“You want somebody up there in that cockpit,” retired Col. Melvin Deaile said. “You want Capt. ‘Sully’ Sullenberger if something happens up there, if something goes wrong — you’re going to want somebody up there who’s going to save that aircraft,” he added, referring to the iconic US Airways pilot who made a water landing on the Hudson River in 2009.
Deaile, now an associate professor at the Air Command and Staff College, spoke Tuesday during an aerospace event on Capitol Hill in Washington, D.C., celebrating the 15th anniversary of the B-2’s longest bombing run — from Whiteman Air Force Base, Missouri, to Afghanistan and back. The event was hosted by the The Mitchell Institute for Aerospace Studies.
“If something goes wrong, you want at least two people there to handle this machine,” he said. “You’re going to want someone who can put eyes on a target” during a mission to verify a location and correct the coordinates before bombs are dropped, he added.
The event also included former B-2 pilots Col. Brian Neal, vice commander of the 482nd Fighter Wing, Air Force Reserve Command; Maj Gen. Jim Dawkins, deputy director for nuclear, homeland defense and operations at the Joint Staff; Col. Tony Cihak, director of flight operations, Liberty University School of Aeronautics; retired Col. Chad Stevenson, director of the national leadership command capability management office, Office of the Secretary of Defense; and former group commander of the 509th Bomber Wing, retired Brig. Gen. Jonathan George.
The former pilots and commanders didn’t disagree with Deaile.
The sentiments coincide with the Air Force’s preference to keep the future B-21 Long Range Strike Bomber, or LRS-B, a warm-bodied mission. However, service leaders have requested the Northrop Grumman Corp.-manufactured aircraft be given the option to be unmanned.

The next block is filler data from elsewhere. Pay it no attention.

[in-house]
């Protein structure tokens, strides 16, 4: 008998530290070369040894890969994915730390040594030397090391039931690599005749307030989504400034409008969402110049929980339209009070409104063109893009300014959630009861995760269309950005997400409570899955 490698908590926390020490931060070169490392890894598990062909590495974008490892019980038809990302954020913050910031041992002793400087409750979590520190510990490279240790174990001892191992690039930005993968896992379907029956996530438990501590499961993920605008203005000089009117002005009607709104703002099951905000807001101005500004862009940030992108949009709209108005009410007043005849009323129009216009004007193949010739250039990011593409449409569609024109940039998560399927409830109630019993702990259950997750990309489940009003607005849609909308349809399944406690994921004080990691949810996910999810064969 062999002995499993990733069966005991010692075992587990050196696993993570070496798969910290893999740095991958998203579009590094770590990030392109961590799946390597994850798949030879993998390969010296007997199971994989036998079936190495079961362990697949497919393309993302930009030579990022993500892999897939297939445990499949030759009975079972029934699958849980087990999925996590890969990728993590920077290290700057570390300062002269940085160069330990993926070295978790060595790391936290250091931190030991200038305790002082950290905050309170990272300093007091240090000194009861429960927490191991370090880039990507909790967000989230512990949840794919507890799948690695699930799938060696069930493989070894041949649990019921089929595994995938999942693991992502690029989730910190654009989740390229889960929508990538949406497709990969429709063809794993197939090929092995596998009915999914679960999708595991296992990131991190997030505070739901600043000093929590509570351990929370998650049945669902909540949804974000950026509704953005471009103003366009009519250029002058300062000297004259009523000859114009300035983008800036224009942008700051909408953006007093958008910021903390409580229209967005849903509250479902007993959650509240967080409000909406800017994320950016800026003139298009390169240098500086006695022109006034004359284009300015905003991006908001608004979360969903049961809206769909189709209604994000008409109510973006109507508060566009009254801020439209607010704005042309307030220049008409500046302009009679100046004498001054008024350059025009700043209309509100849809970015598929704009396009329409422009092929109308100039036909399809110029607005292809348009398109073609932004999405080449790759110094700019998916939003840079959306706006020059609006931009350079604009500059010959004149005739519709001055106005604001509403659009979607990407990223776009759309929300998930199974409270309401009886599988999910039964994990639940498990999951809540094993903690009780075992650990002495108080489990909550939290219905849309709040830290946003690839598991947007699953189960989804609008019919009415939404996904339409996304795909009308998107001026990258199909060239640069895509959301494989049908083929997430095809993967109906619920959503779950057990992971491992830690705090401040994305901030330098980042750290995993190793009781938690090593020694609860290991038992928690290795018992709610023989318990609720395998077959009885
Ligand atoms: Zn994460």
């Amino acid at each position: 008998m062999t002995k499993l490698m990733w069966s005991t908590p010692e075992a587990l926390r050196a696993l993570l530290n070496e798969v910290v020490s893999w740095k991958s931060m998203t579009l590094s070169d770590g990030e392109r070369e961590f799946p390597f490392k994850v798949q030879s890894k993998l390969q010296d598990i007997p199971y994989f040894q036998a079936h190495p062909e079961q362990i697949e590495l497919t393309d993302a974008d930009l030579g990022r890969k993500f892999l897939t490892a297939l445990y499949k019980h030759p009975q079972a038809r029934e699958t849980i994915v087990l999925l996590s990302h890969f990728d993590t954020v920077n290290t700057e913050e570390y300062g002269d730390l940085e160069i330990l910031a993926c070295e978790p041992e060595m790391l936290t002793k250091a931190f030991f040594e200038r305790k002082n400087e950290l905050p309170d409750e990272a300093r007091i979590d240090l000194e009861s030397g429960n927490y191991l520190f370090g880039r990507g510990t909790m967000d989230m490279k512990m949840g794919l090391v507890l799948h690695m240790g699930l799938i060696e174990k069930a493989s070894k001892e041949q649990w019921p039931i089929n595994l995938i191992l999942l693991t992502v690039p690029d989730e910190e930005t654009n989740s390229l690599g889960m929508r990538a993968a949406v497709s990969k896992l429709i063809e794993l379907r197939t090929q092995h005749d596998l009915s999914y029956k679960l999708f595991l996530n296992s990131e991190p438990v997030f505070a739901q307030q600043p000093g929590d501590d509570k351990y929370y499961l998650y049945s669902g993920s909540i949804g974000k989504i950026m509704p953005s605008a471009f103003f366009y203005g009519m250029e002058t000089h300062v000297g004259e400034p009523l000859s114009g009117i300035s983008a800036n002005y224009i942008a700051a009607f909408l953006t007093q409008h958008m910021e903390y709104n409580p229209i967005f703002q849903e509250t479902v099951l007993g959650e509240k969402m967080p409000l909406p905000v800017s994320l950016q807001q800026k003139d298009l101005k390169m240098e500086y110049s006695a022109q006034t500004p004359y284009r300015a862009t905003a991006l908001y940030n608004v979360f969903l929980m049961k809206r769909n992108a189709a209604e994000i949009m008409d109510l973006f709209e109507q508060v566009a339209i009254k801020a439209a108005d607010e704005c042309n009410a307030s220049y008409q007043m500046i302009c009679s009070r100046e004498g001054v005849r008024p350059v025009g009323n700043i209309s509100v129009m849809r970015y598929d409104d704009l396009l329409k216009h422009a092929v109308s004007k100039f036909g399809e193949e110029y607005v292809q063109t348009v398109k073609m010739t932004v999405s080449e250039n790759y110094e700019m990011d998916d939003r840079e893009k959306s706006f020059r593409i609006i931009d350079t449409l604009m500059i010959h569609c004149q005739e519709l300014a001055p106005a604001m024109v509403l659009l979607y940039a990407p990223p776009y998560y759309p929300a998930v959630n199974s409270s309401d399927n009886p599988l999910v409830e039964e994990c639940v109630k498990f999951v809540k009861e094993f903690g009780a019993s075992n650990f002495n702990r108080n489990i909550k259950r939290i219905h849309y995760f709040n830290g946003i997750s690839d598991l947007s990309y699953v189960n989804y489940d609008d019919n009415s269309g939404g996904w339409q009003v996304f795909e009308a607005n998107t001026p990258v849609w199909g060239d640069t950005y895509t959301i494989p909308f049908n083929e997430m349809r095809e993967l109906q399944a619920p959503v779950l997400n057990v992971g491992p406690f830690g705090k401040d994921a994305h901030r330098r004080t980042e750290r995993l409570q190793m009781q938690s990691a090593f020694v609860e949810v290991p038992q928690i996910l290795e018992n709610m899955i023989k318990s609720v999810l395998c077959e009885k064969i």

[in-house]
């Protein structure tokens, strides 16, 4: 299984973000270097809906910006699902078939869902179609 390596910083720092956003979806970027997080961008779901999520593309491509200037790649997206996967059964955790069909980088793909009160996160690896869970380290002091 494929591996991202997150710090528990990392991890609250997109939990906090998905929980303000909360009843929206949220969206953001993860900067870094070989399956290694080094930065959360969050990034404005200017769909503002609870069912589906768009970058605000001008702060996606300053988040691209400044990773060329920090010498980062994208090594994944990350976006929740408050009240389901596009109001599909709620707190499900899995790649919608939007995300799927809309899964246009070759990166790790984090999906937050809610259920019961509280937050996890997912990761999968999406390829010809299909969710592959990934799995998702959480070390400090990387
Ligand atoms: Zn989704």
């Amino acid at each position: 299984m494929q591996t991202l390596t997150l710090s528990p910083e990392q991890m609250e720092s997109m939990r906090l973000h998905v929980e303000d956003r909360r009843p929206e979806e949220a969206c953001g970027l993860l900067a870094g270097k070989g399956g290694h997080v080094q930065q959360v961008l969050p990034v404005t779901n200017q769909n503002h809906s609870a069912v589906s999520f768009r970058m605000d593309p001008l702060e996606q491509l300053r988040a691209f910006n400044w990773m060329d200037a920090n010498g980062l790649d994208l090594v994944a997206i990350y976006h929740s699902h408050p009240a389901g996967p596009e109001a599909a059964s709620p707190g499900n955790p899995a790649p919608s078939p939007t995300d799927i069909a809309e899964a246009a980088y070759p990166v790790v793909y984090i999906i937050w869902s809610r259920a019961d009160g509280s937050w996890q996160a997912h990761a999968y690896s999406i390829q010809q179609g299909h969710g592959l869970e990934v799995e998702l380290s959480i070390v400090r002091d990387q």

Speaking at the Air Force Association’s annual Air, Space & Cyber Conference near Washington, D.C., last month, Gen. Robin Rand, commander of Air Force Global Strike Command, said, “We’re planning on being manned.”
Rand added that the $550 million long-range strategic bombers would work with other supporting systems that would be unmanned. But even though the possibility of an optionally manned Raider exists in the future, Rand suggested there might be benefit to keeping a human pilot intrinsic to the system.
“If you had to pin me down, I like the man in the loop — the pilot, the woman in the loop — very much,” he said of the B-21 Raider, “particularly as we do the dual-capable mission with the nuclear weapons.
“From an unmanned point of view, it’s a basic requirement stated,” he said. “The question is, what’s the right timing to bring that level of capability together with this type of platform.”
Air Force leaders selected Raider as the new long range strike bomber name in honor of the Doolittle Raiders after the service launched a survey of its service members.
Paying homage to the inspiration for the name, Air Force Secretary Deborah Lee James asked World War II veteran Richard E. Cole, a 101-year-old retired lieutenant colonel and the last surviving “Doolittle Raider,” to make the announcement during the conference.